Saint Bernard de Clairvaux once said, “Believe one who knows: you will find something greater in woods than in books. Trees and stones will teach you that which you can never learn from masters.”
There are many benefits of trees, and planting a tree can be a personal and satisfying experience. Trees provide shade and windbreaks around buildings, which can reduce heating and cooling costs. There are many additional benefits to the natural environment, including soil protection and improving the quality of surface water. Trees are a relatively simple approach to combat climate change and reduce carbon dioxide.
The Gordon Natural Area on South Campus provides a deciduous woodland buffer in the Plum Run watershed, surrounded by development. The preservation of the Gordon Natural Area (GNA) is important for both environmental vitality and sustainability. Seasonal tree plantings are a crucial step in the restoration and protection of forests, especially the GNA.
The most recent tree planting in the GNA was Saturday, Oct. 25. The Pennsylvania Department of Community and Economic Development’s Watershed Restoration & Protection Grant and the Brandywine Conservancy’s Reforestation Campaign funded this effort. Trees and stakes that would be used for protection were delivered earlier in the week. The planting area was then organized and marked in preparation for the volunteers’ arrival.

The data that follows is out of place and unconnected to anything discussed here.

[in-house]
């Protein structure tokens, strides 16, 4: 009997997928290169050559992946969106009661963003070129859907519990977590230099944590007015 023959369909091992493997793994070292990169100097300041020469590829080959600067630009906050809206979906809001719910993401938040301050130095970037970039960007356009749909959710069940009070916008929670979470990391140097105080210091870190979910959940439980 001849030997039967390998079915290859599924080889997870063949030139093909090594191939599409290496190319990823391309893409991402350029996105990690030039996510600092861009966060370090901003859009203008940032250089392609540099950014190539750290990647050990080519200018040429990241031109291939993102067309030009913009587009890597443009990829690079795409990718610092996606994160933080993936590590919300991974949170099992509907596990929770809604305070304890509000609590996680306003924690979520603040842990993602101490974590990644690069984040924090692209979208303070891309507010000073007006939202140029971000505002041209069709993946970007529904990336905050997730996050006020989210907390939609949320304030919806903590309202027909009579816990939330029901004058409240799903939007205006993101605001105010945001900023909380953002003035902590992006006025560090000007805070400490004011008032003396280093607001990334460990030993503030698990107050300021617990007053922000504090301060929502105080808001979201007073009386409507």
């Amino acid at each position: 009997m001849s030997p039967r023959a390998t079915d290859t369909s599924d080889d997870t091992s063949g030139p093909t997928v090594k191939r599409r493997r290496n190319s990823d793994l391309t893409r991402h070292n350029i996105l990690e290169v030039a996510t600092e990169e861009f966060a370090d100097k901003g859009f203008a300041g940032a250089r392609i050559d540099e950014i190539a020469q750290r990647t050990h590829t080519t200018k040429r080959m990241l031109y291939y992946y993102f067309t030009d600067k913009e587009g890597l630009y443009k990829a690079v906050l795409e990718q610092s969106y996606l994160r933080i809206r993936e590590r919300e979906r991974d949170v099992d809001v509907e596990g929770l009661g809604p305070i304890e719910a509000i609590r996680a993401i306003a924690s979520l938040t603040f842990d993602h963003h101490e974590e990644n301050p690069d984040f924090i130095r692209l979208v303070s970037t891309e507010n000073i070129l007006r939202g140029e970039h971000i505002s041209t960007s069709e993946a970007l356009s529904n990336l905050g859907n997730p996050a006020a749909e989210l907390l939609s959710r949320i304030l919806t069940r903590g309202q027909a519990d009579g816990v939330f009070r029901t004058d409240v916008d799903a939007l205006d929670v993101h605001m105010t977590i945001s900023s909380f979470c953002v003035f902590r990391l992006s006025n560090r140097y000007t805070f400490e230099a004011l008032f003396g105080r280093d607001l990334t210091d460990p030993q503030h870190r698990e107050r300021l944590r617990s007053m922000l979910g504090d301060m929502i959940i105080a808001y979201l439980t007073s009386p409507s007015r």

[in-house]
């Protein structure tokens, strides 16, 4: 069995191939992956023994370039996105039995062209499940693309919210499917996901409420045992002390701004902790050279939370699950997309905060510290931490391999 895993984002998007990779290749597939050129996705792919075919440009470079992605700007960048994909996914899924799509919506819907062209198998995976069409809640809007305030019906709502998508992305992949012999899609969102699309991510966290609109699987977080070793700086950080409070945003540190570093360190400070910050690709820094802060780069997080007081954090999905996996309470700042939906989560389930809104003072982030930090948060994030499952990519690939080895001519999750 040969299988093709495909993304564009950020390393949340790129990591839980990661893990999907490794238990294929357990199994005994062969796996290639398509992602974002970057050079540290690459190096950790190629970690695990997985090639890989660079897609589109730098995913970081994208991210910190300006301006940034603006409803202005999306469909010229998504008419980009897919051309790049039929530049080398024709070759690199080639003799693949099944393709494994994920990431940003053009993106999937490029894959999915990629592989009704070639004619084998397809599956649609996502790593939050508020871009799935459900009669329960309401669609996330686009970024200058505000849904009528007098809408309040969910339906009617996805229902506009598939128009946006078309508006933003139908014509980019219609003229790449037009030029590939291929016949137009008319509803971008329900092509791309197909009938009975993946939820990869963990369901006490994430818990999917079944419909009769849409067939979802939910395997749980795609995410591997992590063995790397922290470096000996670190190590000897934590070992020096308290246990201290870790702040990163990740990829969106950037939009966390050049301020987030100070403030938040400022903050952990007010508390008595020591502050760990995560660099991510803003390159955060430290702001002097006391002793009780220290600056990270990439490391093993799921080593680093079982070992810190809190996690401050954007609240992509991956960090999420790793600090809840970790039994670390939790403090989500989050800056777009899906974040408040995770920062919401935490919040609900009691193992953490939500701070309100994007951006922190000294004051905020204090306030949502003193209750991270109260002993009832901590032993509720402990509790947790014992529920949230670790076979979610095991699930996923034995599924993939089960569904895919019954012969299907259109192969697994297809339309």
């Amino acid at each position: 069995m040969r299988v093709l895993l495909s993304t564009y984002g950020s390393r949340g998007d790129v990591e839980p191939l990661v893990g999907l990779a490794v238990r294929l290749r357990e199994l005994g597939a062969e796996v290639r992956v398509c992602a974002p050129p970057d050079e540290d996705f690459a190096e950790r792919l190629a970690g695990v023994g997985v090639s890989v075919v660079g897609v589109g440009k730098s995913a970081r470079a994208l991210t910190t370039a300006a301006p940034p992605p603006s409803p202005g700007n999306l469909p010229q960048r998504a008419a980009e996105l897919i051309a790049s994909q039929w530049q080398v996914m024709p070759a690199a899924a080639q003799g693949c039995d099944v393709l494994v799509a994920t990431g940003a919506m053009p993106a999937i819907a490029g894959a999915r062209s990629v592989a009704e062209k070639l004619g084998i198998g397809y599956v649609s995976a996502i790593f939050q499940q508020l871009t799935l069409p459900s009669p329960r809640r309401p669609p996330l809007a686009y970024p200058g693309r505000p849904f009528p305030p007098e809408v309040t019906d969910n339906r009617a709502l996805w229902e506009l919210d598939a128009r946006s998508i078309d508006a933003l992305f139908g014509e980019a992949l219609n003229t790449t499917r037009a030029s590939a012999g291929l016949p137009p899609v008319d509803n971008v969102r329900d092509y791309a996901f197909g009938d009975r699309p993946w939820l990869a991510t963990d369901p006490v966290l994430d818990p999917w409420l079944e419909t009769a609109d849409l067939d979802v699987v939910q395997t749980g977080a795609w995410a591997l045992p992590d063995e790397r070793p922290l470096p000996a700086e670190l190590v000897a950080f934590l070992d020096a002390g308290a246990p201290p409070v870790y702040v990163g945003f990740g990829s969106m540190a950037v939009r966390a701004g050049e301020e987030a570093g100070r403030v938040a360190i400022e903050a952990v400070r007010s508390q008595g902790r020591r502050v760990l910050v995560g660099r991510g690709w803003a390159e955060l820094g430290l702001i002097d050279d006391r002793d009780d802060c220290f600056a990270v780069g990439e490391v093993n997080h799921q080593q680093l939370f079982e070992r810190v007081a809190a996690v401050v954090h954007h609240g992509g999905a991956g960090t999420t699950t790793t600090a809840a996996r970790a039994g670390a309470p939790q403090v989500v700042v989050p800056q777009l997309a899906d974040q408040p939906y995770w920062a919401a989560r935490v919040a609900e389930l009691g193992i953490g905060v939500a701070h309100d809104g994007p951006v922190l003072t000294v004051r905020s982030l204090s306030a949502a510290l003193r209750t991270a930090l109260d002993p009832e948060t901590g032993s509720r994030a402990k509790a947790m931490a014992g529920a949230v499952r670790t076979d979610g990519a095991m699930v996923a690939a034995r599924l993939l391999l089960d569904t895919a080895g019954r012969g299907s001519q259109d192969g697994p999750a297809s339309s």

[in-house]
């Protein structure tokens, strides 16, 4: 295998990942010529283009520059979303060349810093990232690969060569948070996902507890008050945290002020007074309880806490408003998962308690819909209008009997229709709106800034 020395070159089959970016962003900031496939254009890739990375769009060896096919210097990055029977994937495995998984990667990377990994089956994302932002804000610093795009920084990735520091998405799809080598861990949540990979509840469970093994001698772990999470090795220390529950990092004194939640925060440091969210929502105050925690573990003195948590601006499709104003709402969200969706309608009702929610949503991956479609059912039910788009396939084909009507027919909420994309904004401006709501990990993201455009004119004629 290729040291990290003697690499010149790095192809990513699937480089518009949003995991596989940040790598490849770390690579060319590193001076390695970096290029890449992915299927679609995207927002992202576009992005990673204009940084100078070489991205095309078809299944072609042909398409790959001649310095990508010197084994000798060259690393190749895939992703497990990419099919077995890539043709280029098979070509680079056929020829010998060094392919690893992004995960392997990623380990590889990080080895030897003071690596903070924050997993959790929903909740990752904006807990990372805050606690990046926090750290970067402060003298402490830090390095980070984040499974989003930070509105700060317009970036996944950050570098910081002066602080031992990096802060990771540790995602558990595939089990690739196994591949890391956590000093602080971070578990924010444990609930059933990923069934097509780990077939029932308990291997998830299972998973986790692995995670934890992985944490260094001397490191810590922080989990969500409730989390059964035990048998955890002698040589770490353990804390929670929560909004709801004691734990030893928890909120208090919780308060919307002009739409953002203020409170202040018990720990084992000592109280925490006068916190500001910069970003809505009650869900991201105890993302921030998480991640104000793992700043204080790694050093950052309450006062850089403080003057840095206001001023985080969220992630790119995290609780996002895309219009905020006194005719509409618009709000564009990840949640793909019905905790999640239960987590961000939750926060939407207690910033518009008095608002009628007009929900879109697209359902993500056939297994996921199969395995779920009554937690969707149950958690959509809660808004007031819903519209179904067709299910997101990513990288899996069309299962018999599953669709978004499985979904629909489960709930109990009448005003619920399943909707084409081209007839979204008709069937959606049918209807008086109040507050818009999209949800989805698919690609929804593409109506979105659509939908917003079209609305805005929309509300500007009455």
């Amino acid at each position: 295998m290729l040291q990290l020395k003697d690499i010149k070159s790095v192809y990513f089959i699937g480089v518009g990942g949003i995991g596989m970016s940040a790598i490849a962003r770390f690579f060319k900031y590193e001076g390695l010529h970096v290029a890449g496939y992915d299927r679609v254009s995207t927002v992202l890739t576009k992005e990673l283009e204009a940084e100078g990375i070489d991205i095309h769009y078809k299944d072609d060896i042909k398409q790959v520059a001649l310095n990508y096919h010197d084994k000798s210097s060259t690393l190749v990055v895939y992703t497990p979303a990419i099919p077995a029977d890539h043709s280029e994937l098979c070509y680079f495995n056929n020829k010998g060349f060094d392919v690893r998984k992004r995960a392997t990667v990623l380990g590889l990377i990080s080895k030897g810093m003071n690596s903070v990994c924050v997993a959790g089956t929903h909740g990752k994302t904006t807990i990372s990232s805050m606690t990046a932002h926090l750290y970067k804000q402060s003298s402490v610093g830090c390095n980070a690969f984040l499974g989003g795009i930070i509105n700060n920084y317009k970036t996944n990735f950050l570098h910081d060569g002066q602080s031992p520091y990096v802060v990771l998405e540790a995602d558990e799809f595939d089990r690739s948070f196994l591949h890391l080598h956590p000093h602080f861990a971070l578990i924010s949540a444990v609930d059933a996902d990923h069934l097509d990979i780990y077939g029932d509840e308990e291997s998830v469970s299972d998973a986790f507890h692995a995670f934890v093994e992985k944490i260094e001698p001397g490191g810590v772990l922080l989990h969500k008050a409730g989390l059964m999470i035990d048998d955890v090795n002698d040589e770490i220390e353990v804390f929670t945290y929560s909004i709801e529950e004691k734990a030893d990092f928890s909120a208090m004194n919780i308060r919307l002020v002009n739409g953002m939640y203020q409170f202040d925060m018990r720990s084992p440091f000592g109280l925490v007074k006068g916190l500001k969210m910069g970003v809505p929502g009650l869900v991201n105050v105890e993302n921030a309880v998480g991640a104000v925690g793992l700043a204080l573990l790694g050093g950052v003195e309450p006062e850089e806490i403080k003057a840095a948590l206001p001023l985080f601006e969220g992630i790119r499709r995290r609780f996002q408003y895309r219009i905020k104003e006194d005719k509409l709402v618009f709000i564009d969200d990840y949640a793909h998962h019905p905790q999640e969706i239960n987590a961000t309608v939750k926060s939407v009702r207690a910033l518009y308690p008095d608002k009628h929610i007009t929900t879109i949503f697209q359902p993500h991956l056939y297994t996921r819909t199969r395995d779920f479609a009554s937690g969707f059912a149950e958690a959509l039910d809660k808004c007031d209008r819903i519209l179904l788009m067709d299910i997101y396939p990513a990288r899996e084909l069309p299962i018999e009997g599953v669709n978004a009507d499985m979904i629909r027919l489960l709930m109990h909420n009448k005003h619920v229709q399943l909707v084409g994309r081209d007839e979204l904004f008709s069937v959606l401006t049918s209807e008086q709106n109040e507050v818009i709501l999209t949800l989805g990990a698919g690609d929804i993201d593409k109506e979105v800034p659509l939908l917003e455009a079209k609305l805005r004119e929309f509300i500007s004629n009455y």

Approximately 75 students and Rotary Club members joined together to plant 300 trees. White oak, sugar maple, hornbeam, hackberry, eastern red cedar, and gray birch trees were grown at the Octoraro Native Plant Nursery.
There are many environmental benefits of tree plantings in the GNA. These trees will provide wildlife habitat and reduce the amount of water going into the East Branch of Plum Run. Additionally, trees take in and store carbon, produce oxygen, and reduce air pollution all of which will improve the environmental quality of the GNA, and subsequently WCU.
There are many opportunities to participate in community tree plantings. Three hundred more trees will be planted in the spring in the Gordon Natural Area.
This fall, the Brandywine Conservancy worked with almost 500 volunteers to plant 3,400 trees.
“Like” the Facebook pages of The Gordon Natural Area, Brandywine Conservancy and WCU Sustainability to keep up to date on volunteer opportunities and other tree news.
Kristen B. Crossney, PhD is an Associate Professor in the Department of Geography and Planning and she is the Communications Subcommittee Chair for the Sustainability Advisory Council. She can be reached at KCrossney@wcupa.edu.